D.C.: I've been trying to find good BBQ in the area, with little success. Do you know of anyplace? If not, can you throw the question out to the very intelligent, gifted, worldly, knowledgeable, wonderful people in your audience? Please?

Tom Sietsema: Well, it sure isn't at Old Glory, which I used to like but recently revisited to find pale imitations of what it used to serve.

Funny thing: My pal and I left a whole basket of wings uneaten and our waiter asked if we minded GIVING THEM AWAY to the next table, to a bunch of ravenous college guys! Yech.

But back to your question. Who's had great 'cue recently?


Washington, D.C.: Is there any place in or around D.C. where I can get kolaches?

Tom Sietsema: Has any chatter seen the Czech pastries around here? They typically come with fruit or cheese fillings.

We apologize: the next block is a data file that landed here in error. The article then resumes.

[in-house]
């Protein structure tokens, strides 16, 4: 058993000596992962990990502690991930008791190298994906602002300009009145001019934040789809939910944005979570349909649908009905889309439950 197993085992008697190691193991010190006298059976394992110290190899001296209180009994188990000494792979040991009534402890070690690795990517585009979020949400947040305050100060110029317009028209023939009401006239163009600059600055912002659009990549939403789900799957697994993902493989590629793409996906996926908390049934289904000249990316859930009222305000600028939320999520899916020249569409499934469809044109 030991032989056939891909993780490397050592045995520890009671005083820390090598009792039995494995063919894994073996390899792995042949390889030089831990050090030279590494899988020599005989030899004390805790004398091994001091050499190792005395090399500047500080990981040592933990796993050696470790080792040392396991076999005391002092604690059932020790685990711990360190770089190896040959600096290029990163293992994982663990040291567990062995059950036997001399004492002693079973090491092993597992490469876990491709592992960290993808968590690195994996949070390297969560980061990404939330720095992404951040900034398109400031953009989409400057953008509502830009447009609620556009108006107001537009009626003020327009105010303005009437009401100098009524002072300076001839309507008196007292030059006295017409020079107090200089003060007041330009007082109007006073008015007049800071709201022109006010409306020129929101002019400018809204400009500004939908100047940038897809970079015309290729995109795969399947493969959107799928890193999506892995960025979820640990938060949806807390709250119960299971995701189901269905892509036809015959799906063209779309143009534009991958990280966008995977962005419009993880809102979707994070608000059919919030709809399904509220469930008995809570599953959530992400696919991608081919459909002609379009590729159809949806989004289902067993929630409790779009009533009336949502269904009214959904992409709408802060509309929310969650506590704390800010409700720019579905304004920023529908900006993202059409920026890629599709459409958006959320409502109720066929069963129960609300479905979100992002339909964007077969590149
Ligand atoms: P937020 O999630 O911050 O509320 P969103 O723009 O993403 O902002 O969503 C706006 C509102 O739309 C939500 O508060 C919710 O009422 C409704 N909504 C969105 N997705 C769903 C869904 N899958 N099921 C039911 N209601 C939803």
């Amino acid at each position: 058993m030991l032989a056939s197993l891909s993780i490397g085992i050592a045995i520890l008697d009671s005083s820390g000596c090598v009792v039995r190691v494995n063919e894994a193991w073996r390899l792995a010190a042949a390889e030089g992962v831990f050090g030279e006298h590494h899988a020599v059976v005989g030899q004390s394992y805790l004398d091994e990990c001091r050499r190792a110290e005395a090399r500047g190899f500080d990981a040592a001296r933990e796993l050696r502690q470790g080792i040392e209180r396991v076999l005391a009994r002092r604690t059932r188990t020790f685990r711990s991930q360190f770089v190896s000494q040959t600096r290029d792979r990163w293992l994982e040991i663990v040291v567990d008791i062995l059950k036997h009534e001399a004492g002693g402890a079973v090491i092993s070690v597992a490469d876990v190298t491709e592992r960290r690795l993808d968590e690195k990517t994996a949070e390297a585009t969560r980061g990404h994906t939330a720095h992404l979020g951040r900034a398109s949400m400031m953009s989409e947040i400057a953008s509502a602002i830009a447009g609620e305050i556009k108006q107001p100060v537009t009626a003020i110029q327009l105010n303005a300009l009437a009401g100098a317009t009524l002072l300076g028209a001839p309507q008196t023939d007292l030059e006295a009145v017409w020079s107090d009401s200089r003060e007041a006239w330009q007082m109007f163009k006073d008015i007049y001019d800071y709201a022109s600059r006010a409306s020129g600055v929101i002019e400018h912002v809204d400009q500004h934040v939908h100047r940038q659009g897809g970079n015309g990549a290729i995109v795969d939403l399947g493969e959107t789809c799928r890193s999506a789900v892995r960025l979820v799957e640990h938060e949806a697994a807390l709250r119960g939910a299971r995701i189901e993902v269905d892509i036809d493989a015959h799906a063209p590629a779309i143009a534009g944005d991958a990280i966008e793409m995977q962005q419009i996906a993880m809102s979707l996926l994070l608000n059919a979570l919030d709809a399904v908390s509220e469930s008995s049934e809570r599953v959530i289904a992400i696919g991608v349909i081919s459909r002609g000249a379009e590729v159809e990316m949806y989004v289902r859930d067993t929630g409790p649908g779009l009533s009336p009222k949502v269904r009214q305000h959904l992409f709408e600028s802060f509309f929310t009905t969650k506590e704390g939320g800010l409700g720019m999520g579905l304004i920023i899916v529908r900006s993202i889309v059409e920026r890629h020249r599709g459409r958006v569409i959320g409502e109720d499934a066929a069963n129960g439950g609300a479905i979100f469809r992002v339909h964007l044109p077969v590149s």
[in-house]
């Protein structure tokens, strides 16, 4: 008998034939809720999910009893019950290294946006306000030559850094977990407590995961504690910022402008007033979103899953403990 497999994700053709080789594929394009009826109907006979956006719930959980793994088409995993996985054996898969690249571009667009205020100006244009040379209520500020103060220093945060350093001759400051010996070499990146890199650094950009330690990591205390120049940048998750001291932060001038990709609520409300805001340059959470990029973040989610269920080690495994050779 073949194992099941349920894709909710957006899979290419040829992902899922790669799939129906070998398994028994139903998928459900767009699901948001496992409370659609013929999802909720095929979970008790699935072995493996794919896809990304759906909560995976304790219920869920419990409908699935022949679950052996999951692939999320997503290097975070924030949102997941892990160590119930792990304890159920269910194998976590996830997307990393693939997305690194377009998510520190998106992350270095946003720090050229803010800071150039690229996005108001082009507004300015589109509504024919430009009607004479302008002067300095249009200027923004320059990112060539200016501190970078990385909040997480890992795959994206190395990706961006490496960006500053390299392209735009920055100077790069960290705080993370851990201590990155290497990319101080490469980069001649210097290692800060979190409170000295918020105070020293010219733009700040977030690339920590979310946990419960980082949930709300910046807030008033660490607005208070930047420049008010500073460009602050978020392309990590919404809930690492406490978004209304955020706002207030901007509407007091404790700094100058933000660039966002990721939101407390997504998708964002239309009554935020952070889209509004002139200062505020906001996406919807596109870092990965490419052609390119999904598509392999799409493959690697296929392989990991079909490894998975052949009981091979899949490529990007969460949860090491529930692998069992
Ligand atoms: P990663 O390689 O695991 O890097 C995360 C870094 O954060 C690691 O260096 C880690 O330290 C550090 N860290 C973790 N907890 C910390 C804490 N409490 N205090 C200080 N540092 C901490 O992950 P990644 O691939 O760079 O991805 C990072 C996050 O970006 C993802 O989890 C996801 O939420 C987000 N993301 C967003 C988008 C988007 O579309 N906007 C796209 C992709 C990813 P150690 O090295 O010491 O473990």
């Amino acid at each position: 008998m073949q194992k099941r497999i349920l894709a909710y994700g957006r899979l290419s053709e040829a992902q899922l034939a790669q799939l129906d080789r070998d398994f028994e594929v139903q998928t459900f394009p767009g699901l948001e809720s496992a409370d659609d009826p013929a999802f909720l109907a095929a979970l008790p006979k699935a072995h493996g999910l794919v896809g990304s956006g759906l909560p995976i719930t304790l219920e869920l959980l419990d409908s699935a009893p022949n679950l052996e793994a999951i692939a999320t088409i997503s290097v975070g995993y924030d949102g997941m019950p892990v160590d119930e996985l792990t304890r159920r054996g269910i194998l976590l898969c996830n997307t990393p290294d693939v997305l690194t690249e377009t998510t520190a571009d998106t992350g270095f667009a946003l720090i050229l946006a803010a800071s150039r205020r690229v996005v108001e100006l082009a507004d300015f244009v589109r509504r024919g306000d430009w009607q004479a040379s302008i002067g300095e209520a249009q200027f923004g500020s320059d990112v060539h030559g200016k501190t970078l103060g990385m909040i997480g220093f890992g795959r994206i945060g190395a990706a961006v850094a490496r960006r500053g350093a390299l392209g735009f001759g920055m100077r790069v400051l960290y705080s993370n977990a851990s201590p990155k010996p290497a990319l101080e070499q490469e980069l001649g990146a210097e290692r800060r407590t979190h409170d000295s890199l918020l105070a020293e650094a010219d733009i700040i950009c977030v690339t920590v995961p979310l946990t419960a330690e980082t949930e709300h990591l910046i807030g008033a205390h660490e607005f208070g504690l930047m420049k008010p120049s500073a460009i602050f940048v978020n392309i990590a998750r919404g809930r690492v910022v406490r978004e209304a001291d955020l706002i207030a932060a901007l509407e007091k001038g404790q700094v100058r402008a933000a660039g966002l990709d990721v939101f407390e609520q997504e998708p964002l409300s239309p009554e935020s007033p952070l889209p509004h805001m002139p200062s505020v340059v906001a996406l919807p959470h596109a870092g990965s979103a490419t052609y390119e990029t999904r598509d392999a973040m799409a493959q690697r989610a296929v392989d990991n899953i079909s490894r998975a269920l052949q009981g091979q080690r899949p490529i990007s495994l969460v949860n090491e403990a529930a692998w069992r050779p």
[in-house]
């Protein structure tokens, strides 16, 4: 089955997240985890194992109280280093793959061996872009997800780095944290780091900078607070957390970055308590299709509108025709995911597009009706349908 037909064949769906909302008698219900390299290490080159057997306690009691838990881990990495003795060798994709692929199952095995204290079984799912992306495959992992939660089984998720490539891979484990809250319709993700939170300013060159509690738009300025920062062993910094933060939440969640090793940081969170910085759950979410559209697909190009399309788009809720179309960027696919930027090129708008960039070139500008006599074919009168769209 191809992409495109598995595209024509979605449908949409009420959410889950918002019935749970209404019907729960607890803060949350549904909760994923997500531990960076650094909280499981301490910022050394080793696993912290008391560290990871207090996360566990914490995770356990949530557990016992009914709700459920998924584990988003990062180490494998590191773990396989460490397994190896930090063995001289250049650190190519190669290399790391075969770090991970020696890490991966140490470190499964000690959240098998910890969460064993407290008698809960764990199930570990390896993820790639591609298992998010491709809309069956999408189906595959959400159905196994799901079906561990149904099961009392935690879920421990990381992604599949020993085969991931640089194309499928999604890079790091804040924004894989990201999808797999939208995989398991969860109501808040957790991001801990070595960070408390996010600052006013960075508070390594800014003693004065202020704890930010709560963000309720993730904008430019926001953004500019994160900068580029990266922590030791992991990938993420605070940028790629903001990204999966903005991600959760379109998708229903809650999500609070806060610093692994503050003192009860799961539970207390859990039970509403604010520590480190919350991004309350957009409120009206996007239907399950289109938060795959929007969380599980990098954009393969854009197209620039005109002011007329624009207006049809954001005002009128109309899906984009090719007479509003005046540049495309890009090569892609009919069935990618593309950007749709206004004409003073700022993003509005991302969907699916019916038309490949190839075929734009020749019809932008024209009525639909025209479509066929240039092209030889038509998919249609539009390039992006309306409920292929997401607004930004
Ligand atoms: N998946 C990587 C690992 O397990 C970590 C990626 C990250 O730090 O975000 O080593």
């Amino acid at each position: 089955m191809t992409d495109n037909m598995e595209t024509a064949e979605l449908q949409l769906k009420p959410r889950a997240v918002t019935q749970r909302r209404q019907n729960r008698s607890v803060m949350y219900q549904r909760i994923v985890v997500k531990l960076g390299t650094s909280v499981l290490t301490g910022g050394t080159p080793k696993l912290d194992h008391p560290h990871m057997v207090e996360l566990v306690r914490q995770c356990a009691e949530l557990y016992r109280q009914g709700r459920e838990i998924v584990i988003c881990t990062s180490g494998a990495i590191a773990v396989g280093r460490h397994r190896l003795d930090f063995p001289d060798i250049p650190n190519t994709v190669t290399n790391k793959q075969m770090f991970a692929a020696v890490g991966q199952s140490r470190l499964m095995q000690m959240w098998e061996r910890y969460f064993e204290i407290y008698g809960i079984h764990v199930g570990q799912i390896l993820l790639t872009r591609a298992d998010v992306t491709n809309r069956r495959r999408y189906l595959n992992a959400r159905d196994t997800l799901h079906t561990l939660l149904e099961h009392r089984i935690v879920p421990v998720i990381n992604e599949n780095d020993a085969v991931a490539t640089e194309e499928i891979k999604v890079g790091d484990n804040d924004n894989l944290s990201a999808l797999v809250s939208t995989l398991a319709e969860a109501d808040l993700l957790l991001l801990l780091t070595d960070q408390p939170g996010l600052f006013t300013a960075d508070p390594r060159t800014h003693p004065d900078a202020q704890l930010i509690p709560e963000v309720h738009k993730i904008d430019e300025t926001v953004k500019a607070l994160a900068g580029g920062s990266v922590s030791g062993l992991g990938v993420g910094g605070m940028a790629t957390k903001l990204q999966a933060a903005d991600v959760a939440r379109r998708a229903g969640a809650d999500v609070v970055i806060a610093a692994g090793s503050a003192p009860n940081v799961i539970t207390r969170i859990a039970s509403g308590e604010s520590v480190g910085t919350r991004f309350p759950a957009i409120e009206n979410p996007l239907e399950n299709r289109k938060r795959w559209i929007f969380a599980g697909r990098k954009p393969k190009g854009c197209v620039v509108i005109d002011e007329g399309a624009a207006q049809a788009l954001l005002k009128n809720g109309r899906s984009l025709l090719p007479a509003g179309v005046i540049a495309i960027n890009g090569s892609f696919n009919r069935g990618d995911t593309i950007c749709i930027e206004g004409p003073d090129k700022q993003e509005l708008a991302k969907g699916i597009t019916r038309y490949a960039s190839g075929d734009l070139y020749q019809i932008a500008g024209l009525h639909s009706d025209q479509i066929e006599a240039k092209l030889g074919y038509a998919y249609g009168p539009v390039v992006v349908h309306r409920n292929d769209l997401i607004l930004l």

Arlington, Va.: I may be the last person in the Washington area to figure this out, but how do you pronounce your name? Most conversations I have about local restaurants includes something like, "I read the review by Tom Site-seema...Seat-sema...that guy in the Post."

Tom Sietsema: Thanks for asking. My name is pronounced SEET-suh-ma.


Washington, D.C.: The Passion at Zola, the Mojito at Cafe Atlantico, the Blackberry Mojito at Indebleu, the Lychee Bubbles at Indique, the "Apple Martini" at CityZen... sometimes the cocktails are more memorable than the food.

Tom Sietsema: But just as expensive as some of their entrees, huh?

I recently paid $18 for a libation in a popular Washington watering hole. EEEK.


Arlington, Va.: Great BBQ? ROCKLANDS.

Tom Sietsema: I need to get back there. It's bee awhile.


Old Glory: Giving away wings to the next table? That is about as repulsive as I think a restaurant could be. You should have told those ravenous college kids to get a job and then taken the wings to give to a homeless person. The chutzpah of those kids!;

Tom Sietsema: Well, the waiter INITIATED it. The "kids" merely accepted the offer.


Solo Vegetarian Bug Lover: I was dining solo the other night, and felt rushed so I invited

the cockroach on the floor to join me. Since they had a